From last week’s survey, most Gainlo users said that they want to read posts about how to come up with solutions to coding questions. So we decided to start talking about this topic from this week.
I think it’ll be much more helpful by analyzing popular coding interview questions as examples. I’d also like to highlight few points that make this article worth reading:
- We manually select popular coding interview questions that are asked by big companies recently.
- The whole point of the post is not providing something like standard answers. I want to tell you how to analyze and solve a coding question step by step.
- In each post, I’ll summarize techniques that you may use in other problems.
Alright, so here we go.
How to check if a string contains an anagram of another string?
This question was asked by Google few weeks ago and other companies as well (reported by Glassdoor). In case you don’t know what anagram is – An anagram is a type of word play, the result of rearranging the letters of a word or phrase to produce a new word or phrase, using all the original letters exactly once. For example, string “logain” is an anagram of “gainlo”.
To provide an example for this question, string “coding interview questions” contains an anagram of string “weivretni”, however not for “abcde”.
If you have read our previous post – A Step-By-Step Guide to Solve Coding Problems, you should know that it’s recommended to start with a naive solution first and then optimize it step by step. Many people think that the naive solution is too trivial to mention, however, it can be used as a starting point and at the same time you can at least provide a solution.
A most straightforward solution is brute force. Suppose we want to check if string A contains an anagram of string B, we can get all the substrings of A and check each of them.
To check anagram, one way to do that is to compare the hash of two strings. More specifically, you can map each character to a different prime number and the hash of string is the multiples of all the prime numbers of each character. By doing this, you can check anagram in linear time.
If the length of the string is N and M, then the time complexity should be O(N^2 * M). Apparently, this is not ideal and you may tell the interview without even being asked.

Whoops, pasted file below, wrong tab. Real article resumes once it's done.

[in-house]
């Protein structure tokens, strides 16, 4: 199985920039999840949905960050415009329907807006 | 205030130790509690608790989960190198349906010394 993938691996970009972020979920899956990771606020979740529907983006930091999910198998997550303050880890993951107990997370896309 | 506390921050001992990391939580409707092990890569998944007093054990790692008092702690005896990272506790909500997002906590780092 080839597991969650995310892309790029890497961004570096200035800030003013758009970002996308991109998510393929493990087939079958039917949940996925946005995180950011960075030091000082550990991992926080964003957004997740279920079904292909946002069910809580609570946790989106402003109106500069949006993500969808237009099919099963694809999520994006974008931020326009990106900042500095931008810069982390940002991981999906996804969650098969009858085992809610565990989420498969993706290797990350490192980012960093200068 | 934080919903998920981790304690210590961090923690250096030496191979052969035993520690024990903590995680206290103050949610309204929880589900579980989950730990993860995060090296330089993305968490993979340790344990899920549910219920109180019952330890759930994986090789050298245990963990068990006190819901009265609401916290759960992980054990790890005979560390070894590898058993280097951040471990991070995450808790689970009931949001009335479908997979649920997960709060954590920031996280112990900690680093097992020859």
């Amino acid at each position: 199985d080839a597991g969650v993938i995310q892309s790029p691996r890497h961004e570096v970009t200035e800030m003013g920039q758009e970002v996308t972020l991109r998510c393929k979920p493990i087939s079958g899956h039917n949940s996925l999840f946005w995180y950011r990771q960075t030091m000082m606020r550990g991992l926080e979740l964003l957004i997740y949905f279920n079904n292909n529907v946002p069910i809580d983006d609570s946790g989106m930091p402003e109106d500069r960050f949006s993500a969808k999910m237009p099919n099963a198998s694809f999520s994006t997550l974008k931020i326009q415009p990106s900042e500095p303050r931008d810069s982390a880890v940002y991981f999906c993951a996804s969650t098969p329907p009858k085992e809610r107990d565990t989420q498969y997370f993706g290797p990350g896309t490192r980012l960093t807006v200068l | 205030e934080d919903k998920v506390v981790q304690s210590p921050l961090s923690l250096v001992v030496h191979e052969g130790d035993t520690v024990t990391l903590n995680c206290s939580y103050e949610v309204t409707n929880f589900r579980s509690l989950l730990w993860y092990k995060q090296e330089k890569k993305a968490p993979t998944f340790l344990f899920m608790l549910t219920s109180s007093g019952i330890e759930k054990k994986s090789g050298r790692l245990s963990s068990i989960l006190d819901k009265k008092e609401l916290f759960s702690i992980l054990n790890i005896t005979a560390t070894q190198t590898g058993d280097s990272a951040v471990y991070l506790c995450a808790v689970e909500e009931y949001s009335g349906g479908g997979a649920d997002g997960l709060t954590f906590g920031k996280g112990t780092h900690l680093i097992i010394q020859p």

One way to think about optimization is to figure out at which point the algorithm is costly. In the above solution, there are two parts: get all substrings O(N^2) and check if it’s an anagram O(M). If we can make both faster, it’ll be great.
Obviously, if a string is an anagram of another, they should have the same length. In other words, we don’t need to check all substrings, but only substring of length M. This operation is of O(N) time.
To check if it’s an anagram, you should realize that you won’t be able to reduce it since you should at least iterate a string once. So there’s no point thinking about how to reduce O( M) to O(1). However, we can try to merge this iteration into the substring iteration process.
To sum up, we keep a sliding window of length M using two indices pointing to the start and end of the substring. The sliding window keeps moving forward. Each time it moves one character, we can re-calculate the hash of the current substring and check if it’s same as the hash of string B. By doing this, we can reduce the overall time complexity to O(N) without using extra memory.
Optimization – hash map
You should be able to know that O(N) is the minimal time we can have since you should at least iterate string A once. So don’t need to waste time thinking about how to make it O(logN).
Another way to check the anagram is to use a hash map whose key is the character and value is the frequency of the character in this substring. We first store the character frequency of B inside the hash map. When the sliding window moves forward by one step, update the hash map based on the current substring inside the window. Once the hash map gets zero for all keys, the current sliding window has the anagram substring.
This is the most important section. Again, the whole point of this article is not providing answers, but focused on analysis. Here are several techniques you can reuse in other problems:
- When you need to compare things regardless of order (like anagram), you may consider hash, hash map.
- Sliding window or keep two indices pointing to the start and end is a great way to iterate an array in linear time. This is also used in questions like “find 2 numbers in a sorted array that sum to M”.
- You should be able to tell the bottleneck of an algorithm and how much it can be optimized. If you have to iterate an array at least once, you don’t need to think about O(logN) solution.